Models, businesspeople, marketers and adult performers across the United States told ProPublica that OBN had ruined their businesses and lives with spurious complaints, even causing one woman to consider suicide. More than half a dozen people with over 45 million total followers on Instagram told ProPublica they lost their accounts temporarily or permanently shortly after OBN threatened to report them. They say Meta failed to help them and to take OBN and other account manipulators seriously. One person who said she was victimized by OBN has an ongoing civil suit against Meta for lost income, while others sent the company legal letters demanding payment.
“Once you’re put on Brandon’s radar, whether someone’s paying him or not, he has this personal investment in making sure that your life is miserable and that he’ll try and get as much money out of you as he possibly can,” said Kay Jenkins, a Miami real estate agent and model. Her main Instagram account with roughly 100,000 followers has been repeatedly deactivated since 2021.
A Meta spokesperson acknowledged that OBN has had short-term success in getting accounts removed by abusing systems intended to help enforce community standards. But the company has addressed those situations and taken down dozens of accounts linked to OBN, the spokesperson said. Most often, the spokesperson said, OBN scammed people by falsely claiming to be able to ban and restore accounts.
“We know the impact these scams can have on people which is why we continue investing to protect our users, including updating our support systems and keeping the scammers out,” said the spokesperson, who asked not to be identified due to security concerns. “This remains a highly adversarial space, with scammers constantly trying to evade detection by social media platforms.”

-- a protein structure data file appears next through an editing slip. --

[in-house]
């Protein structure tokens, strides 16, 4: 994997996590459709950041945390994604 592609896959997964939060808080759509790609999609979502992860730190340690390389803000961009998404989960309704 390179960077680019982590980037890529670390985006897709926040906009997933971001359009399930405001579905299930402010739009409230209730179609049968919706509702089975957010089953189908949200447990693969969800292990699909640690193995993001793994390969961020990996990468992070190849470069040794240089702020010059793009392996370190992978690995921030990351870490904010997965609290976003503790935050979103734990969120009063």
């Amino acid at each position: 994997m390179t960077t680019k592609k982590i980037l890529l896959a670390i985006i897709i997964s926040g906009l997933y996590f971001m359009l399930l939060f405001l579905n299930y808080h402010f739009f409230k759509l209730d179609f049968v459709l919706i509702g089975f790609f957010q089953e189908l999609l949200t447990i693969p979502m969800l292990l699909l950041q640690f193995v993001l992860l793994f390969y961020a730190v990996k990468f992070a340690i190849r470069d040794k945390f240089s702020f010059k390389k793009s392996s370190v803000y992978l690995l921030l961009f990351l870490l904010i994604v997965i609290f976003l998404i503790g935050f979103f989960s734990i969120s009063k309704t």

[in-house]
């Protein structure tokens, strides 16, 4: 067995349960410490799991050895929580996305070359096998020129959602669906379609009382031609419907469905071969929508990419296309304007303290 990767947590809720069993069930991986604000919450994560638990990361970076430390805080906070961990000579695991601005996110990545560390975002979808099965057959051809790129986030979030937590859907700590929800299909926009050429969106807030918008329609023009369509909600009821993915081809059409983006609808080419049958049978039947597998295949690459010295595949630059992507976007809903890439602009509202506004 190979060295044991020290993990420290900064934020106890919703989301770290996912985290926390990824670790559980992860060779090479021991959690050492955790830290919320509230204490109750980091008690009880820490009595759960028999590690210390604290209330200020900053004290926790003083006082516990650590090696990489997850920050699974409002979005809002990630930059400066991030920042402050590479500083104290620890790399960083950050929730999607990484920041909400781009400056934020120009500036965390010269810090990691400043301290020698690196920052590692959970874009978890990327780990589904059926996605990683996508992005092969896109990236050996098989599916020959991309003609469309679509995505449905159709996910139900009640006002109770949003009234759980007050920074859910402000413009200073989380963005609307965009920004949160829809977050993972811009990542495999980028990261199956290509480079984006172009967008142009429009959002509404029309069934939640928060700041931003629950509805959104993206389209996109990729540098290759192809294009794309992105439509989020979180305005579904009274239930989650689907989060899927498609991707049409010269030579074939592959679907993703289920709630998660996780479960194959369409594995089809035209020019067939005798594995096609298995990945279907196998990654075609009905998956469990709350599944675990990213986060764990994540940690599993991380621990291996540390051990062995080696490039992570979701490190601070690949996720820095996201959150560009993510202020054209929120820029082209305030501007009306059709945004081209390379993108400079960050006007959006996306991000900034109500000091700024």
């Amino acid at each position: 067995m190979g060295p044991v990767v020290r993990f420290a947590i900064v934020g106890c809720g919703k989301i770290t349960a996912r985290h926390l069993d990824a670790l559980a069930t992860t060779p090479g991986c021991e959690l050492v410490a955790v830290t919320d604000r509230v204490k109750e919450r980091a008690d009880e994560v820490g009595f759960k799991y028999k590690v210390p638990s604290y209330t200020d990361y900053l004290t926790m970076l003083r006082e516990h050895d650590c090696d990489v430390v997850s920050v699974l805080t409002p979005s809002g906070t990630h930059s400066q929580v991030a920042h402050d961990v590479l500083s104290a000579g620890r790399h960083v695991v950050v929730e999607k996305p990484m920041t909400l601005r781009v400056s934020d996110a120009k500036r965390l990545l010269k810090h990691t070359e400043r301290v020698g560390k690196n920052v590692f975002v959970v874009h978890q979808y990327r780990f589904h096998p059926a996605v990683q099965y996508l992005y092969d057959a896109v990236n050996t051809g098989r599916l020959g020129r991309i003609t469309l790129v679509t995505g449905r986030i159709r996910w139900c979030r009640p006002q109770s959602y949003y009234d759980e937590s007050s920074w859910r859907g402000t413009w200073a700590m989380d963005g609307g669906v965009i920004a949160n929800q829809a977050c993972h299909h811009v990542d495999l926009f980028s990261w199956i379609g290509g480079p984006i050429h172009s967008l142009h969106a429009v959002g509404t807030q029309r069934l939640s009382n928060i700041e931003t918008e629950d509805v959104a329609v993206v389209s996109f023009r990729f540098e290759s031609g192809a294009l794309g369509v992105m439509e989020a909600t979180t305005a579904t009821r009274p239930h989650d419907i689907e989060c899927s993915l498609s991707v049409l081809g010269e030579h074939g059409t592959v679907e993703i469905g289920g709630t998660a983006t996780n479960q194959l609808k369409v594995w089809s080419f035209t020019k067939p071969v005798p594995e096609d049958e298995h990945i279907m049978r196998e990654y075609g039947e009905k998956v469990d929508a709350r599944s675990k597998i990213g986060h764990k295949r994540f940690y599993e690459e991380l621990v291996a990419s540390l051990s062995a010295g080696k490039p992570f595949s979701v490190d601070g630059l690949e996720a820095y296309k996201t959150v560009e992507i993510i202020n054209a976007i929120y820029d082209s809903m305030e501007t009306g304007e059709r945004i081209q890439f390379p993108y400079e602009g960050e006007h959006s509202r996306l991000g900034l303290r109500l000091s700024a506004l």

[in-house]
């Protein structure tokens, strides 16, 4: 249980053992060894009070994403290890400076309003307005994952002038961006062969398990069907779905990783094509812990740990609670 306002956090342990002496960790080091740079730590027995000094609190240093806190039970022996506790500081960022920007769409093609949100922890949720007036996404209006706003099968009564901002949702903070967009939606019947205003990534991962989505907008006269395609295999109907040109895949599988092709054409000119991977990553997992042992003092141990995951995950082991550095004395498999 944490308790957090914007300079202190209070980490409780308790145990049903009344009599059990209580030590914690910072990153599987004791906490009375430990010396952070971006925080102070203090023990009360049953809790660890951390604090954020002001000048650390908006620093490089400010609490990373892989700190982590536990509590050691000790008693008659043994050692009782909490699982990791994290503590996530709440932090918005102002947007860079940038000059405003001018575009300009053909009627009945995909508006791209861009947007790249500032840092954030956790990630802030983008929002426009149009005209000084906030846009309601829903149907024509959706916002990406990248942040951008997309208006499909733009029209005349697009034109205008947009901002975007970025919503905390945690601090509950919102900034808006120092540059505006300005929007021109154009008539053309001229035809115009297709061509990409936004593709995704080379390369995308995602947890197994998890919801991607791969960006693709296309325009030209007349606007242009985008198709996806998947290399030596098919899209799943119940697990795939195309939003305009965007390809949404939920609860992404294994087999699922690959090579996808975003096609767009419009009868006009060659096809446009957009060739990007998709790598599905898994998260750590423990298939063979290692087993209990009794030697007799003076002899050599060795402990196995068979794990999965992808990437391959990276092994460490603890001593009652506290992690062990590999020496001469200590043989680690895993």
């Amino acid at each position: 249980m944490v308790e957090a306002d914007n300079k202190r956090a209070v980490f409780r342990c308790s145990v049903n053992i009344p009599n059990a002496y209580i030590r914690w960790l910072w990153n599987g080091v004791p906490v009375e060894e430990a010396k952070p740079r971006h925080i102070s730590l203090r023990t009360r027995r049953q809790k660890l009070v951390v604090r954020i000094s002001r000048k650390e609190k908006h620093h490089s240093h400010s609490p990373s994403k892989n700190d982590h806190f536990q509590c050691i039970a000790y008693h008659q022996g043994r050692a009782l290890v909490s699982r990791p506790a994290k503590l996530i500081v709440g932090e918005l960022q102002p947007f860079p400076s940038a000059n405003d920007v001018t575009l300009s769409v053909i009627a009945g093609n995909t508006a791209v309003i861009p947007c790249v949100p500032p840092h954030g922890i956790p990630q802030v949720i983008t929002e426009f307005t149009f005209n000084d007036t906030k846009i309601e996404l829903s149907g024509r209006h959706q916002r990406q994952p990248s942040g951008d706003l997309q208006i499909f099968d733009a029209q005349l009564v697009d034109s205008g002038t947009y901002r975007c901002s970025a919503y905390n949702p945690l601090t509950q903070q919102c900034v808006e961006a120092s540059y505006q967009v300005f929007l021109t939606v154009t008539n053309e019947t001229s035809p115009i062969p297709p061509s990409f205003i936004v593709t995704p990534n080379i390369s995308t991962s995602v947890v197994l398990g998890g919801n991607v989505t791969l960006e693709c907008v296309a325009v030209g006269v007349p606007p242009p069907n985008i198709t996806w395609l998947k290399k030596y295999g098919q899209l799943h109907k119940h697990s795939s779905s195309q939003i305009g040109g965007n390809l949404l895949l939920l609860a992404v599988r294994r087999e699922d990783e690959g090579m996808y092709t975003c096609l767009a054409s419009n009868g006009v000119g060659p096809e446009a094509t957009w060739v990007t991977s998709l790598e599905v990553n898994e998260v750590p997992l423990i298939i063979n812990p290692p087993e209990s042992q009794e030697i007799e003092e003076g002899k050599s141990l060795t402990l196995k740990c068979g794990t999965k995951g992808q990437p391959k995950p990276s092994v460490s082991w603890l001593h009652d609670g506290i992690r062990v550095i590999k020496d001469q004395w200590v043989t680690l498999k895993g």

The story of how OBN has manipulated Meta’s systems is a cautionary tale for social media platforms. While the company is often criticized for being slow to take down misleading or offensive material, OBN was able to make a lucrative living by finding the pressure points that prompt Meta to act quickly based on false reports.
Murphy said that’s exactly what happened to him. Until OBN came along, he was earning between $15,000 and $20,000 a month from his Instagram account. It was filled with pictures of him with rappers and well-known figures from the Miami nightlife. Murphy, a stocky man with short blond hair and permanent five o’clock shadow, typically posed in black clothes, aviator sunglasses and thick diamond chains, with one or both of his middle fingers extended at the camera. He charged aspiring entrepreneurs between $2,000 and $5,000 per story to be featured in a post on his verified account.
“People pay me all the time to post promos for music, crypto,” he said. “I can make five, 10 grand by accident if I needed to. … The money’s crazy.”
Murphy had never heard of OBN until that September morning. He went to bed shortly after 3 a.m. and woke up to discover his Instagram account was disabled.
“That’s the first time I’ve ever had my account taken, ever, in my life. My heart dropped,” he said.